PROMOTING THE AUTISTIC VOICE

 
 

Today is Valentine’s Day, a perfect day for Aspies everywhere to give themselves the gift of loving acceptance. 

Today is the day to discover that autists are making waves, promoting our Autistic voices by demanding that research begin to focus on the positive instead of the negative features of autism.  It is a day to recognize those individuals and organizations who are working toward changing the way that research into autism is conducted.

They are people like Vivian Ly[i], whose slogan is Nothing About Us Without Us.

Ly says that Applied Behavioural Analysis can be compared to autistic masking behaviours.  Her position is that people with autism need to be accepted as they are, and not programmed to fit into more societally acceptable ‘normal’ slots.  She is also outraged by researchers and organizations that attempt to speak for autistics.  We have voices.  We can speak for ourselves, Ly states.

Another autist, Kieran Rose, has along with Amy Pearson published a paper on why autists camouflage their behavior, and how harmful to the psyche this can be.  Published in the academic journal, Autism in Adulthood, Kieran’s article on masking analysis is free to read at the URL given below[ii].  He also has a blog, The Autistic Advocate, if you’d like to check it out.

Michelle Dawson[iii] is an autistic person who has fought both legal and academic battles for the rights of autistic people.  In spite of never attending university as a student, she has presented to and influenced decisions in the Supreme Court of Canada, worked with autism research teams at the University of Montreal and is cited in a considerable number of academic papers.  She has also received the Ordre de Montreal as a result of her consistent voice in advocating for the rights of autistic people. 

Dawson describes autism as a neurological difference in development, one which determines how we process information.  This atypical brain-routing results in behaviours and thinking that is different from the ‘neurotypical’.  Dawson presents these differences as strengths rather than as a negative stereotype.[iv]

It may also be helpful to note that online communities for Autists by Autists have been springing up all over. In Ontario, Canada, A4A (Autists for Autists).  In Western Canada, Autists United, and the Autism CRC Co-operative Research Centre whose vision is to see autists empowered in their diverse strengths and interests.

So look on the bright side. The world’s perception of those of us on the spectrum is slowly changing.  Thanks to the persistent lobbying of our fellow autists in promoting the recognition of our unique neurological processes, we are beginning to embrace who we are and how we process the world. More and more people, including those who are positioned in such a way that they can influence societal changes in attitude, understand and accept our condition.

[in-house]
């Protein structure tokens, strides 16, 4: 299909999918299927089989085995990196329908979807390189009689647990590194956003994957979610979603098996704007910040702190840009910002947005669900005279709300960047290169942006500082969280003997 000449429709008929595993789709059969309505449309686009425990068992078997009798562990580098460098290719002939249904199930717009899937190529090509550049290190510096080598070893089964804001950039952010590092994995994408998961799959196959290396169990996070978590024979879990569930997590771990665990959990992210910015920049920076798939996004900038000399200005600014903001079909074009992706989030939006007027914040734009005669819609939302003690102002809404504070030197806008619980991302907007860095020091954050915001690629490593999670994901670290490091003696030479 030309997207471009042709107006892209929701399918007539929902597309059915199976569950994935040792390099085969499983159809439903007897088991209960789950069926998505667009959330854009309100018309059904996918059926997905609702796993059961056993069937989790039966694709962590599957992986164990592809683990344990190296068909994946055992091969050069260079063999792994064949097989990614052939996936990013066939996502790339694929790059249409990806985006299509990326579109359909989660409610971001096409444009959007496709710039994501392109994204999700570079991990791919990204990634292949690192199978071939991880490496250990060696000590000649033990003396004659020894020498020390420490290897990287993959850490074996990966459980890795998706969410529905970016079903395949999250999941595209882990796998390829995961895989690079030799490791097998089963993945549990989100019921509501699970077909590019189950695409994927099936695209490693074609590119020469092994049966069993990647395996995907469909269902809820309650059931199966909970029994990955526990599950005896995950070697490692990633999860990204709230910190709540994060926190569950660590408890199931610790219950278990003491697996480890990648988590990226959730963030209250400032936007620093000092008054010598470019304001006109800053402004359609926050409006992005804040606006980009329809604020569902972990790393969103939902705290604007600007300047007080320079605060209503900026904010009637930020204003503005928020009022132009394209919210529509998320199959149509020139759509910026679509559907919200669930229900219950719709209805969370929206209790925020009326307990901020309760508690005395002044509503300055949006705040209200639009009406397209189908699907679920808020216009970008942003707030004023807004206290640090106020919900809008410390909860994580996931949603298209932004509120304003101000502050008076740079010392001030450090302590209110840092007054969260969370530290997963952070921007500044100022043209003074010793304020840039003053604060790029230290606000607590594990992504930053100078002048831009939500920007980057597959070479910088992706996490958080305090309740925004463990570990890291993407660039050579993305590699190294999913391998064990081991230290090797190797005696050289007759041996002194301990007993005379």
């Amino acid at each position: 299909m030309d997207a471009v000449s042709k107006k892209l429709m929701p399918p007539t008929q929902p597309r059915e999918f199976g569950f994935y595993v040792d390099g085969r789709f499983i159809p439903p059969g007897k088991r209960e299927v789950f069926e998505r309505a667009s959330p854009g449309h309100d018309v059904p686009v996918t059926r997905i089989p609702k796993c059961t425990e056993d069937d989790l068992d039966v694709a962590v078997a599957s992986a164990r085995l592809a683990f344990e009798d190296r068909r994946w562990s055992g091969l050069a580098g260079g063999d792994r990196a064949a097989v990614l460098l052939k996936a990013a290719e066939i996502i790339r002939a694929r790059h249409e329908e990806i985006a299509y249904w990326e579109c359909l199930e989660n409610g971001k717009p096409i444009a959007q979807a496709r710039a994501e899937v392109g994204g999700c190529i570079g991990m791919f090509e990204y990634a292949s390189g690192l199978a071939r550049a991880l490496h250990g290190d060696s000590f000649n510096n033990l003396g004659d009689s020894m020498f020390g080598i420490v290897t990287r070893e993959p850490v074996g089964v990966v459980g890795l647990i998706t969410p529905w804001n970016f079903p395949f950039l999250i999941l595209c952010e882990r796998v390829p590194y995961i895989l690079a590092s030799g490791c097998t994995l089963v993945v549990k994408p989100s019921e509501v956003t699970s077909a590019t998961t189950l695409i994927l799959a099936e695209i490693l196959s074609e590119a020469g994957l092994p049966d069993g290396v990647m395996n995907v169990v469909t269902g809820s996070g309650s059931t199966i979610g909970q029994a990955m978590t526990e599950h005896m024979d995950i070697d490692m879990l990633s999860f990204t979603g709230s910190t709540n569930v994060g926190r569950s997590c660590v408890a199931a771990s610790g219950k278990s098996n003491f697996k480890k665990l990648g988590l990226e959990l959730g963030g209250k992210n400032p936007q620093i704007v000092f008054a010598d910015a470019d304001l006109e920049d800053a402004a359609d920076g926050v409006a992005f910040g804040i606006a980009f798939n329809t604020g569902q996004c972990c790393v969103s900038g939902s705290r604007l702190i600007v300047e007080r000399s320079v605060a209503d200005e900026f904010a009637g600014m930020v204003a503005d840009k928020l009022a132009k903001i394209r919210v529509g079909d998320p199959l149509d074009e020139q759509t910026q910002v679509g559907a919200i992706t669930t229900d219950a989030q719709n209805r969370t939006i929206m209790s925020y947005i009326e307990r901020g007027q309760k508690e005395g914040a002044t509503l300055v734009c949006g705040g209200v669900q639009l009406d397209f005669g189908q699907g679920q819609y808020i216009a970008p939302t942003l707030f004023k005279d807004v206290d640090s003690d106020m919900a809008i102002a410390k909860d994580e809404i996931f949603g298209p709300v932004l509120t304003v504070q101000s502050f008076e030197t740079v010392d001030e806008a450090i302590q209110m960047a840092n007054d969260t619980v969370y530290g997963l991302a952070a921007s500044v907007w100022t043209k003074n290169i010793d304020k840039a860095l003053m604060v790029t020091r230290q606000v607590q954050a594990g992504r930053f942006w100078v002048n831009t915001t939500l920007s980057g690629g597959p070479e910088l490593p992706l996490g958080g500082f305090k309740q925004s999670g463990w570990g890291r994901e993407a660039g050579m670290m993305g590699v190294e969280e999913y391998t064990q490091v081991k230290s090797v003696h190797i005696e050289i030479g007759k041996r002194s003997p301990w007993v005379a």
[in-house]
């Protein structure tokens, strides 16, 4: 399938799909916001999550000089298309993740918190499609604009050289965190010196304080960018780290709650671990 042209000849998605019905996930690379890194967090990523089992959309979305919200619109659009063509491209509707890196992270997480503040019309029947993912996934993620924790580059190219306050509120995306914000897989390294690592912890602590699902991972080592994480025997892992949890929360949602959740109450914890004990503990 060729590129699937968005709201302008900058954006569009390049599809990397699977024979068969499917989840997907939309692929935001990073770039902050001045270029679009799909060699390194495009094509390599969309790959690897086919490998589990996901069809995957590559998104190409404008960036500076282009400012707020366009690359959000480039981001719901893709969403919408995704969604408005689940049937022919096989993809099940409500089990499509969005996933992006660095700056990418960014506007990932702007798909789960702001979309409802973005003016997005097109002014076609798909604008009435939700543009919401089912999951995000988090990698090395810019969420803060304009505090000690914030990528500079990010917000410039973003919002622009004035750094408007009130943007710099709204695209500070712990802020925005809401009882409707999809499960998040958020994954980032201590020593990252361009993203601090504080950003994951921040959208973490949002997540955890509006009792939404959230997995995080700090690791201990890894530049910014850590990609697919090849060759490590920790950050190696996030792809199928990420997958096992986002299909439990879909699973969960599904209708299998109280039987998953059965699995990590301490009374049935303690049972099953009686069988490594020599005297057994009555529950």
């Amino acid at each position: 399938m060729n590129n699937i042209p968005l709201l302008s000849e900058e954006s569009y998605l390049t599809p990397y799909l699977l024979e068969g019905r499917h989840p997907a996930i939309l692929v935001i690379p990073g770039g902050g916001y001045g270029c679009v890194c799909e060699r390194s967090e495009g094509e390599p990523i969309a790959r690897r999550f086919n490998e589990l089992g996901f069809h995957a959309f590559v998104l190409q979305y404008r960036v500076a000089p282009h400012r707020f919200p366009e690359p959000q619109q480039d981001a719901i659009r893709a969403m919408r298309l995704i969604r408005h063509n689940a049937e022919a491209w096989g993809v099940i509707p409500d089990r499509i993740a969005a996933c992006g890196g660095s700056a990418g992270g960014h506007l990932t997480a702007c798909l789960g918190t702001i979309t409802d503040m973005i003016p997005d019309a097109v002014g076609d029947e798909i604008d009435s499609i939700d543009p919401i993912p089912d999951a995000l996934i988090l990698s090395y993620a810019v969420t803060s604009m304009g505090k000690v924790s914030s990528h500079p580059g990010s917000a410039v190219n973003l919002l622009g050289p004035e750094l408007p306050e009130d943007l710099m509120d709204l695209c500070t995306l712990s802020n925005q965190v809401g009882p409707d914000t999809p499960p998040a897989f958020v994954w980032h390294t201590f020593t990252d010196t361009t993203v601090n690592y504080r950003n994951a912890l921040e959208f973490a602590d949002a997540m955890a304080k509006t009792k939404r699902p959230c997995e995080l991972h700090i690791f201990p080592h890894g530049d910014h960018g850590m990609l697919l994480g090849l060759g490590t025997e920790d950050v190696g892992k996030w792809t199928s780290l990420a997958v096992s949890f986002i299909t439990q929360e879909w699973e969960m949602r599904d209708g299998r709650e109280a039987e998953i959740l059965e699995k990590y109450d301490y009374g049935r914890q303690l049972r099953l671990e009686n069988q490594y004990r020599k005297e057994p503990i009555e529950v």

They are fighting for us to be accepted as we are.

 That, surely is cause for a tremendous Valentine’s Day celebration!


[i] https://vancouversun.com/news/local-news/autistic-people-march-for-and-against-walk-for-autism-in-richmond

[ii] A critical analysis of Autistic Masking: Understanding the Narrative of Stigma and the Illusion of Choice.

[iii] https://ville.montreal.qc.ca/ordre/en/michelle-dawson

[iv] the autism crisis: science & ethics in the era of autism advocacy : What’s autism anyway?

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On Being a Writer with Autism

It’s a problem.  Not just having Asperger’s or, as the more politically and diagnostically correct phrasing goes, being on the spectrum.  But also not being diagnosed.

I know I am autistic.  My oldest daughter and two of my grandsons have been diagnosed as being on the Spectrum and we process information in a similar fashion — although often arriving at very different conclusions. The way we observe and process information is generally considered to be ‘unusual’.

Being different can bring a sense of isolation.  For me, as a child, it began at home. 

None of my family questioned the things I questioned, or perceived certain aspects of home and the society in which we lived, in the way I viewed and interpreted them.  It made both myself, and my family think of me as ‘other’.  I lived there, but I was different.  Wrong.  I didn’t fit in. And I found myself in a very similar situation in school. 

I honestly would not be able to tell you how I was different from the other kids.  That was a secret only they knew. 

Not knowing how I was different made it impossible to adjust my behaviour to conform.

I loved my mother, but in my opinion she lived a very dull, uninteresting life and I was determined to not grow up to live a similar one.  On reflection, my mother faced a great many challenges.  Raising a family and working outside of the home in the 1950’s and 1960’s when women were bombarded with media messages that their place was at home, could not have been easy for her. But I was too young and too involved with my own dilemmas to truly understand hers.